Over the years, diabetes cases have been divided into type 1 or 2. But a new study suggests that there may actually be five different types of disease-some of which may be more dangerous than others. A new classification system could help doctors identify the most vulnerable groups and pave the way for more individualized and effective treatments, say the authors.
The study, published in the lancet: diabetes and endocrinology, calls attention to the need to update diabetes classification systems. The authors wrote in their paper, the current system “in the past 20 years and didn’t get a lot of update”, and very few people attempt to explore the heterogeneity of type 2 diabetes – although the panel asked to do so for many years.
At the same time, they wrote, diabetes is the fastest growing disease in the world, and existing treatments cannot stop trends or prevent chronic complications in many patients. One explanation, they say, is that diabetes diagnoses are based only on one measure – how the body metabolizes glucose – when the disease is actually more complex and more individualized.
Currently, diabetes is classified according to the age of diagnosis (young people often have type 1) and antibodies that exist or do not exist to release insulin in the form of beta cells. People with type 1 diabetes have these antibodies, so they can’t make insulin on their own, and patients with type 2 can’t. Their bodies make insulin, but don’t use it in the right way.
According to these criteria, the authors wrote in their paper that between 75 and 85 percent of people with diabetes were classified as type 2. Recent studies have also discussed the third diabetes subgroup, the adult latent autoimmune diabetes (LADA).
But the authors, from the university of gothenburg in Sweden and lund university, say other groups are needed. To prove their point of view, they analyzed nearly 15000 Swedish health data type 2 diabetes, analyzed diagnostic measure and record the six variables: age, body mass index, the existence of the beta cell antibodies, metabolic control level and beta cell function and insulin resistance measurement.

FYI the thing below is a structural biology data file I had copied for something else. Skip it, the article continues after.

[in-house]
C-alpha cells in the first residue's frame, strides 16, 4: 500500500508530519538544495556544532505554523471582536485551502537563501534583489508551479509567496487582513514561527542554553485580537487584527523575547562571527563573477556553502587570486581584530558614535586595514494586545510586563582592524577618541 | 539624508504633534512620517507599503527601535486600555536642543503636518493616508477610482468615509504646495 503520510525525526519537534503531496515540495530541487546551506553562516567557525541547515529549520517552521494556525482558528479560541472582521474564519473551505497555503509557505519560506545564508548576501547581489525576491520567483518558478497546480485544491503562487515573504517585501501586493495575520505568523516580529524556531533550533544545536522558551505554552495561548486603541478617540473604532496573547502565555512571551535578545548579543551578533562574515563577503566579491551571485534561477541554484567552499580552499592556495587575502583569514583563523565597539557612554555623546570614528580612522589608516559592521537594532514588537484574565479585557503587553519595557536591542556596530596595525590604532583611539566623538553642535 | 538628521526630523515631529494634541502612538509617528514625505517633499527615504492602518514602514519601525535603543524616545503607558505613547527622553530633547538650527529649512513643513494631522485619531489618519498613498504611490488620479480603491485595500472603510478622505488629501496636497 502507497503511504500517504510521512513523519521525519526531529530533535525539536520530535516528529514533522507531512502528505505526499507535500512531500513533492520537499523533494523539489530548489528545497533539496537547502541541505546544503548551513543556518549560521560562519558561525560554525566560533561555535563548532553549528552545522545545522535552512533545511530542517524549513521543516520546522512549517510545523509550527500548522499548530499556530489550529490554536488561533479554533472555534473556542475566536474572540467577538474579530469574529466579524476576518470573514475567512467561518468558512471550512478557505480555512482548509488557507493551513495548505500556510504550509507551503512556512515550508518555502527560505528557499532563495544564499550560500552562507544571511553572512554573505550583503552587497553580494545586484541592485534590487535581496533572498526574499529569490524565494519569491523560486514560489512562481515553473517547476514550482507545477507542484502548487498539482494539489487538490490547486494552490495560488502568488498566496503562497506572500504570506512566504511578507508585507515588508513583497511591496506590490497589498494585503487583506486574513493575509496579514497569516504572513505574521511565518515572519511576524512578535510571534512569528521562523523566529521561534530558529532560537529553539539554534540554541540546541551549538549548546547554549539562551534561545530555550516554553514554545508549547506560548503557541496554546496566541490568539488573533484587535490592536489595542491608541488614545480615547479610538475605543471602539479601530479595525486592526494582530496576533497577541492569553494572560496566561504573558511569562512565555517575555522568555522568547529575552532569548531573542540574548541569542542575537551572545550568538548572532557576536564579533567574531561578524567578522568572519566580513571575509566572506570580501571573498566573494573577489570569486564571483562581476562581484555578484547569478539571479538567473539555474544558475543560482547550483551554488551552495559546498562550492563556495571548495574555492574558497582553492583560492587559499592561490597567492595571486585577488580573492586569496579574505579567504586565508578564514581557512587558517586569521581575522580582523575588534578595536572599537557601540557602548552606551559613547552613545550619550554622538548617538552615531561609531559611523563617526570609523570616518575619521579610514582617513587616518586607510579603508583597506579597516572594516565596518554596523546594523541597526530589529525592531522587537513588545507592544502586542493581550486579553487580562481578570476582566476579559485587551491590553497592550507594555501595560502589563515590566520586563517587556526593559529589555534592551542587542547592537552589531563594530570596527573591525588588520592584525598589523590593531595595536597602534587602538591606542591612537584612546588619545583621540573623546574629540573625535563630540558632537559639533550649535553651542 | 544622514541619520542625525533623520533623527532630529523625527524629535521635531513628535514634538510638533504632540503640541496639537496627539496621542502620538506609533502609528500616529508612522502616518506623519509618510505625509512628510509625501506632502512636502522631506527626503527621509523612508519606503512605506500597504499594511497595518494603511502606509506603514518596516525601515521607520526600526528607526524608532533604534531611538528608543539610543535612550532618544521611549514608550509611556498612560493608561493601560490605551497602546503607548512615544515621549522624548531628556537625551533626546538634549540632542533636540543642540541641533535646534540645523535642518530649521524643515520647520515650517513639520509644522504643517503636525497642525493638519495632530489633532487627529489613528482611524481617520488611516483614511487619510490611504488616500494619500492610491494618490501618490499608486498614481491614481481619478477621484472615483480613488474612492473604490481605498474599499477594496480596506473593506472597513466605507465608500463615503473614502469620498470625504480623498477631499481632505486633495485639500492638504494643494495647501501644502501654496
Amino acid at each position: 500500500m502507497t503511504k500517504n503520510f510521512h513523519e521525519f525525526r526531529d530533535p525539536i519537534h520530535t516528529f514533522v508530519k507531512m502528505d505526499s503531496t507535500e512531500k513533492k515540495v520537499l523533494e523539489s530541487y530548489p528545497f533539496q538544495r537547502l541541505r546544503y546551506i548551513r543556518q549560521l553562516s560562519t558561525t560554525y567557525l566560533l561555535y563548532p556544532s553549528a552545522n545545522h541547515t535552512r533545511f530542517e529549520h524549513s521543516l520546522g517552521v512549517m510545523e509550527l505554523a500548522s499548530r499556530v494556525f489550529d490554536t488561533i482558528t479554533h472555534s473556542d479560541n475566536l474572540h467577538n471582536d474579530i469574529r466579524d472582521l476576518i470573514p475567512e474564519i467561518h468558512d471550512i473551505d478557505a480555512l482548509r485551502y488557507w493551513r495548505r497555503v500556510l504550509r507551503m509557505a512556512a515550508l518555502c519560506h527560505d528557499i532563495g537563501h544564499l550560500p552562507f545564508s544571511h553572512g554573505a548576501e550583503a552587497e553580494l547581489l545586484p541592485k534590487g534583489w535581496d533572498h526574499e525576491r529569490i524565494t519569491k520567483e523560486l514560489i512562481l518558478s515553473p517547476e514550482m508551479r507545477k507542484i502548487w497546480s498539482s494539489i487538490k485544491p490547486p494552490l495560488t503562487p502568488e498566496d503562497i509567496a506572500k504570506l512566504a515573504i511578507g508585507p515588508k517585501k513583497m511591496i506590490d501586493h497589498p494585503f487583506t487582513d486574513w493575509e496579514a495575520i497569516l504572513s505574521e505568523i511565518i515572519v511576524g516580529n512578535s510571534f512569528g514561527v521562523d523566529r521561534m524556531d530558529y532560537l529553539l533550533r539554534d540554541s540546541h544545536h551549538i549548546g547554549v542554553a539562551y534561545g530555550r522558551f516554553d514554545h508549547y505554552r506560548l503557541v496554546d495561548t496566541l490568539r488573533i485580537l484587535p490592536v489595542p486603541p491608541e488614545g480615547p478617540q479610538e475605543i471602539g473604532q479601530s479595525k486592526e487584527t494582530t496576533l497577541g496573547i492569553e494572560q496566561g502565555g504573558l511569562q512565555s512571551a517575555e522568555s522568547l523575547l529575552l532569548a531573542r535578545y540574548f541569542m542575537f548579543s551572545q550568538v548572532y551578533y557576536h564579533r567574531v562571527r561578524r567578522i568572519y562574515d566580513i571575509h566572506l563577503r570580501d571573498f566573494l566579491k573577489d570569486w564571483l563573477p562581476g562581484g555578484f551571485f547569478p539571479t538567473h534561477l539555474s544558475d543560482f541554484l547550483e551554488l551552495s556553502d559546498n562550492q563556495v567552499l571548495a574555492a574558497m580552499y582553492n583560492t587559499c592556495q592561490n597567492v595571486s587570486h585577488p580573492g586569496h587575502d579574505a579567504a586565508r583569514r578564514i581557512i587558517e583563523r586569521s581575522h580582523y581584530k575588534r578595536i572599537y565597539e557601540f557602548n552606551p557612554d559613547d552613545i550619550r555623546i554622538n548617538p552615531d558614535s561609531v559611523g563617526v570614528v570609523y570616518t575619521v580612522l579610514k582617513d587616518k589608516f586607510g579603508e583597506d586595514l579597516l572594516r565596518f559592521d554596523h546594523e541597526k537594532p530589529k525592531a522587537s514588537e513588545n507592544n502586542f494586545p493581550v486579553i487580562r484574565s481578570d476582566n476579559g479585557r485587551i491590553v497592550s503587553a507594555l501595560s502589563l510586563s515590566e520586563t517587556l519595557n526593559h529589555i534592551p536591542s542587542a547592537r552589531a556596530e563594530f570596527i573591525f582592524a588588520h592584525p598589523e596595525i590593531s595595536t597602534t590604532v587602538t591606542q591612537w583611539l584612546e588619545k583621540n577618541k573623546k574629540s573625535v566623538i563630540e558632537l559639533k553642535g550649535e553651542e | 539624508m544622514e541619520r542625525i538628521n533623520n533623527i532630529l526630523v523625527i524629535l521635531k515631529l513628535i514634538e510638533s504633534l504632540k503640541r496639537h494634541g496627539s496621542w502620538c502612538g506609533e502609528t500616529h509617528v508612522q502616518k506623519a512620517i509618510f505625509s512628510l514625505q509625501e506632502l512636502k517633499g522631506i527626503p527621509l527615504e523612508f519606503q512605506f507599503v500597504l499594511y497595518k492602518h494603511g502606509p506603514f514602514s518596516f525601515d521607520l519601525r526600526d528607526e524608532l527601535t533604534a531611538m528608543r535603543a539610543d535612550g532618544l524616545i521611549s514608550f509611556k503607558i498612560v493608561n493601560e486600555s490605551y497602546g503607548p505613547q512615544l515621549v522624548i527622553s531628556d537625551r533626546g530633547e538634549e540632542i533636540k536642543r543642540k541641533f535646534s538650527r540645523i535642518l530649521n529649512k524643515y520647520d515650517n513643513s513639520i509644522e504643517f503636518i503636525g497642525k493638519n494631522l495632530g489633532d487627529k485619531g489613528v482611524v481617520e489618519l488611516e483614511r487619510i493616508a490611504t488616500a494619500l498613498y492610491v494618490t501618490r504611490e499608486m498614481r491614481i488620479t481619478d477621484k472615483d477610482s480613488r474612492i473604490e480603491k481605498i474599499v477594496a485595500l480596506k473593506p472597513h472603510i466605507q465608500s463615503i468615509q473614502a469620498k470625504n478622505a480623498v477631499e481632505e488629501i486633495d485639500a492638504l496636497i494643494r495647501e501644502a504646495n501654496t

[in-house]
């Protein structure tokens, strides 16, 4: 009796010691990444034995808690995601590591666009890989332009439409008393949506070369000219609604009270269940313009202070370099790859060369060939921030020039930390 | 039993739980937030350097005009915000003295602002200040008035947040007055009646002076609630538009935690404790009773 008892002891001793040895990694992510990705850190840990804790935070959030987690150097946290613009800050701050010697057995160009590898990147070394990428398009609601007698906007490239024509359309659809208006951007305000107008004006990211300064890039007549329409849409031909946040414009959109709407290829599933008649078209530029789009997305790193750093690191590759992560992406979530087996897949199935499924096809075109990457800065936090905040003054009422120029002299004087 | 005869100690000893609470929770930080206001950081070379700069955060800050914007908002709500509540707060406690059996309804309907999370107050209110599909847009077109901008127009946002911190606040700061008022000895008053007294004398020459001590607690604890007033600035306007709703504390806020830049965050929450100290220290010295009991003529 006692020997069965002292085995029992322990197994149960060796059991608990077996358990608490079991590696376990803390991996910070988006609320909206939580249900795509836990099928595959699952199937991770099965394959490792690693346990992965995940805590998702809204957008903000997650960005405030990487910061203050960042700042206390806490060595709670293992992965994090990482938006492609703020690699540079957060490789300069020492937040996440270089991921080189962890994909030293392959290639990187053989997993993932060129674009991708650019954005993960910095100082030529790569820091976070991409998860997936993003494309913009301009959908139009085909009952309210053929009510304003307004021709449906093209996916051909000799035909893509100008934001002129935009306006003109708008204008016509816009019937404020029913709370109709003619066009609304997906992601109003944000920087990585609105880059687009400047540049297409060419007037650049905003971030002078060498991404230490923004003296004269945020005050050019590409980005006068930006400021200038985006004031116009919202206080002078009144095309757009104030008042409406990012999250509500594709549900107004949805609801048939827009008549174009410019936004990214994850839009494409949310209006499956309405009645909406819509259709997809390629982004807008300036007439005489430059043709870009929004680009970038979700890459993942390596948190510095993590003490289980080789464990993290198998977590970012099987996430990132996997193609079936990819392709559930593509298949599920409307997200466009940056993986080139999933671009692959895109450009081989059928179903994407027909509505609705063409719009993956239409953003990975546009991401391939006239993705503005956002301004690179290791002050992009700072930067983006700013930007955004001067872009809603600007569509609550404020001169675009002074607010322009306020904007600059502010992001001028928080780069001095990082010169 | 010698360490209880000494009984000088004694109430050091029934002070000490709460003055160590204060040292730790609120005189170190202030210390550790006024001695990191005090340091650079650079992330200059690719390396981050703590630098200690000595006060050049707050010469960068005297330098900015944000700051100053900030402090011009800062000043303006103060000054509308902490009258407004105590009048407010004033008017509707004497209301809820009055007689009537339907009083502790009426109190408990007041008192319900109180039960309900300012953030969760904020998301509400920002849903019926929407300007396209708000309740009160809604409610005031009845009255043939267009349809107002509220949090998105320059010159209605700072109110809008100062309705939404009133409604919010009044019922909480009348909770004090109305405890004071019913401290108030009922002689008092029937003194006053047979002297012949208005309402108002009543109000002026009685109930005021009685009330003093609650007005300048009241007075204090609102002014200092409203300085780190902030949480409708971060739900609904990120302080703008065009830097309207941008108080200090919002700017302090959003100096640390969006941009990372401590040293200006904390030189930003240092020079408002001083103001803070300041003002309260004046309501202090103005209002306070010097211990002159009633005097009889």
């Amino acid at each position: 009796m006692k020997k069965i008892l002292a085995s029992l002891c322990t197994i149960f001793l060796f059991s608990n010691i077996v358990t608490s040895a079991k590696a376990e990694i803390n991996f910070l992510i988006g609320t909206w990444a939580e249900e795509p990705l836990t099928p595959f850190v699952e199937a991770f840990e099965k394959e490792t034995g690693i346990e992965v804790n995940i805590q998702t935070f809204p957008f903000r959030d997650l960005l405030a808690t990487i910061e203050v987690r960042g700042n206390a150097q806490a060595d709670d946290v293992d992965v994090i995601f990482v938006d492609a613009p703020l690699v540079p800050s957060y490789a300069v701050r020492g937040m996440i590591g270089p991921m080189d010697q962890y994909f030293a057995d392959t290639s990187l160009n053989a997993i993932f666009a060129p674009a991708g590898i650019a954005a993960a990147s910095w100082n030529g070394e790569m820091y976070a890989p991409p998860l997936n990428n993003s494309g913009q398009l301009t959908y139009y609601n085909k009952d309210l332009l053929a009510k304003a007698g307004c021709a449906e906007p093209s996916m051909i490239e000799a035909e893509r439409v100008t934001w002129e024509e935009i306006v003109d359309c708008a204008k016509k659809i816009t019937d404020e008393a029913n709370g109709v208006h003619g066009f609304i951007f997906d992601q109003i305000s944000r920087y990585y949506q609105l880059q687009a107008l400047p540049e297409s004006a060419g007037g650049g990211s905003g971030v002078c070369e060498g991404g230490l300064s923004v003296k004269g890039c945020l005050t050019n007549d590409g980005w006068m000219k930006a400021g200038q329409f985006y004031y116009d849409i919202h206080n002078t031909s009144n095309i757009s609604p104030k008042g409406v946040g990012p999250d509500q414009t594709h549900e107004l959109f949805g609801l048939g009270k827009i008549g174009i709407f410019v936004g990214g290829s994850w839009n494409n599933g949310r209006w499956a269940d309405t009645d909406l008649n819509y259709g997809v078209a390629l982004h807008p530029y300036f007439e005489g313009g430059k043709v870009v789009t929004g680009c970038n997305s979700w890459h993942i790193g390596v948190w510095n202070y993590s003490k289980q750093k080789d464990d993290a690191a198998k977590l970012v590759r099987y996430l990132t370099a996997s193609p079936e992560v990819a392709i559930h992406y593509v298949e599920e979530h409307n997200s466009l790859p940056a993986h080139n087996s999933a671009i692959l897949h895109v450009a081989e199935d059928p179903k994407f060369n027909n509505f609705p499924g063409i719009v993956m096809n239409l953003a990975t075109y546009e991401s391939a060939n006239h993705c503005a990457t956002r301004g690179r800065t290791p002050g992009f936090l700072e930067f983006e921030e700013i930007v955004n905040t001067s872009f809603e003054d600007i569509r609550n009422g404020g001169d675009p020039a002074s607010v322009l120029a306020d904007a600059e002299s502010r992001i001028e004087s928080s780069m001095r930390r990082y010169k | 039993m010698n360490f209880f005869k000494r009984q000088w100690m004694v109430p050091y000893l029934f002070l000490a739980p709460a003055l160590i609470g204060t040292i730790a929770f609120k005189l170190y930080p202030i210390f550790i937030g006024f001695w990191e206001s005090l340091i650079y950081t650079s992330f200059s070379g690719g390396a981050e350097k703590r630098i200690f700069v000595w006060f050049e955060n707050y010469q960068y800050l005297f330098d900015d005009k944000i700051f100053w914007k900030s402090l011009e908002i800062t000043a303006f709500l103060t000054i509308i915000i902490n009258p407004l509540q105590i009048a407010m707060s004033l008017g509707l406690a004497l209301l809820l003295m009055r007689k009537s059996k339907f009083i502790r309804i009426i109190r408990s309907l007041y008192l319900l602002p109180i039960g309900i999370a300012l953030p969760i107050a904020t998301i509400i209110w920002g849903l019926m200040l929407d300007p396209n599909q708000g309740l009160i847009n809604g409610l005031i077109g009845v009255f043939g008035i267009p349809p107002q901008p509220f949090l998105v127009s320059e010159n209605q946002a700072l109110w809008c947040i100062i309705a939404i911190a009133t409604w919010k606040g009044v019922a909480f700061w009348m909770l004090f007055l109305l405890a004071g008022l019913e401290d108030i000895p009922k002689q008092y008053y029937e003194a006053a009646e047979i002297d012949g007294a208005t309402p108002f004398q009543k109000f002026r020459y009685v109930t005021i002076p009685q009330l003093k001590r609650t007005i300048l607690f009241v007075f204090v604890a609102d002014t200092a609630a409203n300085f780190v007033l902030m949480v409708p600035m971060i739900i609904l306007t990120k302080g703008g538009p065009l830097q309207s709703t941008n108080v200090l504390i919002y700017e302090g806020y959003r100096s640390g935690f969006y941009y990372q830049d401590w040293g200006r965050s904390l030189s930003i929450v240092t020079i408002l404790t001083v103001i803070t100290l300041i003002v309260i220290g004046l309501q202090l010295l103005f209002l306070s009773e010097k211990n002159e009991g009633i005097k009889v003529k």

From this analysis, they found five clusters of diseases with distinct characteristics. Severe insulin resistance diabetes (SIRD) involves the highest level of insulin resistance and the highest risk of diabetic nephropathy. Severe insulin-deficient diabetes (SIDD) consists of relatively young adults with poor metabolic controls. Severe autoimmune diabetes is largely overlapped with the current type 1 diagnosis. Two other clusters, mild age-related diabetes (MARD) and mild obesity-related diabetes (MOD) seem to be a better form of diabetes.
The results show that the new classification system can help identify people with high risk of complications and better guide doctors to choose treatment options, the authors write. They are currently developing a web-based tool that can assign patients to specific clusters.
Specifically, they write that SIDD and SIRD are two new serious forms of the disease “previously covered by type 2 diabetes”. They found a significant increase in renal complications in SIRD patients, and diabetic retinopathy was the highest in SIDD patients. “It is reasonable to target individuals in these groups for the purpose of intensive treatment,” they wrote.
The researchers say their classification system could help patients with new diagnoses and those who have had type 2 diabetes for years. However, it is unclear whether patients with can move with the passage of time between the cluster, the authors say they are not ready to declare their clustering method is the best classification system for diabetes subtypes. Larger studies, including additional variables and more diverse populations, are still needed.
But overall, the authors say, combining several different measurements to form a more specific diabetes diagnosis appears to be more useful than just using one glucose level – simply diagnosing type 1 or type 2. “This new gene replacement may change our ideas about type 2 diabetes, patients and help for the most beneficial and tailored to early treatment,” they wrote, “it represents the first step in treating diabetes accurate. “